aneurysm or an·eu·rism [ an-y uh-riz- uh m ] SHOW IPA / ˈæn yəˌrɪz əm / PHONETIC RESPELLING EXAMPLES | WORD ORIGIN noun . Pathology a permanent cardiac or arterial dilatation usually caused by weakening of the vessel wall. Nearby words aneuch
aneurysm of charcot
aneurysmal bone cyst
aneurysmoplasty Origin of aneurysm 1650–60;
dilation, equivalent to
(variant stem of
to dilate; see
Related forms an·eu·rys·mal, an·eu·ris·mal, adjective an·eu·rys·mal·ly, an·eu·ris·mal·ly, adverb
Based on the Random House Unabridged Dictionary, © Random House, Inc. 2019
Examples from the Web for aneurism
However, he sought an explanation of Benedetta's death, and hesitatingly ascribed it to
aneurism, or possibly embolism.
The proofs we possess as to the frequency of abdominal, especially mesenteric,
aneurism from this source are overwhelming.
Fourier had already experienced, in Egypt and Grenoble, some attacks of
aneurism of the heart.
Dempster died suddenly this morning of
aneurism of the heart, leaving no confession of any kind.' British Dictionary definitions for aneurism noun a sac formed by abnormal dilation of the weakened wall of a blood vessel Derived Forms aneurysmal, aneurismal, aneurysmatic or aneurismatic, adjective aneurysmally, aneurismally, aneurysmatically or aneurismatically, adverb Word Origin for aneurysm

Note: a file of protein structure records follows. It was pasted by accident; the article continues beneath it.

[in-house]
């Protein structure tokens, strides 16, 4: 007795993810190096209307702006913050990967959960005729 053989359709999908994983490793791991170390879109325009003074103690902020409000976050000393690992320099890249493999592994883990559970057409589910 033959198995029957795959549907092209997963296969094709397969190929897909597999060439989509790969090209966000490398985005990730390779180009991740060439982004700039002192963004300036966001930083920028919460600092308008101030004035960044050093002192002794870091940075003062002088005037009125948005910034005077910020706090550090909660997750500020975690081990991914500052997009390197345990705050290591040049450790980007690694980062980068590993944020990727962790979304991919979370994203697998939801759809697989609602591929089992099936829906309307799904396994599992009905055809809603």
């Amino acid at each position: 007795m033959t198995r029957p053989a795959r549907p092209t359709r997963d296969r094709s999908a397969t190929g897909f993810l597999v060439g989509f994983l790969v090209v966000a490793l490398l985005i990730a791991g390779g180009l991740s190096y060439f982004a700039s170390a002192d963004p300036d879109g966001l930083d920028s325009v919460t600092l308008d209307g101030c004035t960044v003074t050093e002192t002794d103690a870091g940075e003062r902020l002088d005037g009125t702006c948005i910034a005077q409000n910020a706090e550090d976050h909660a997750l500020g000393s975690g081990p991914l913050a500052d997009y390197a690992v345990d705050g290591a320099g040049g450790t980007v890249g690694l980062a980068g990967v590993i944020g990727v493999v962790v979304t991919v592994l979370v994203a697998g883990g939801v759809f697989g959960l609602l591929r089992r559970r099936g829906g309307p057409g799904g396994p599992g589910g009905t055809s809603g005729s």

C15: from Greek
aneurusma, from aneurunein to dilate, from eurunein to widen
Collins English Dictionary - Complete & Unabridged 2012 Digital Edition
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Medicine definitions for aneurism n. A localized, blood-filled dilation of a blood vessel caused by disease or weakening of the vessel wall. Related forms an′eu•rys ( ′mal -məl) null adj.
The American Heritage® Stedman's Medical Dictionary
Copyright © 2002, 2001, 1995 by Houghton Mifflin Company. Published by Houghton Mifflin Company.
Science definitions for aneurism A localized, blood-filled dilation of a blood vessel or cardiac chamber caused by disease, such as arteriosclerosis, or weakening of the vessel or chamber wall. A ruptured aneurysm results in hemorrhage and is often fatal.
The American Heritage® Science Dictionary
Copyright © 2011. Published by Houghton Mifflin Harcourt Publishing Company. All rights reserved.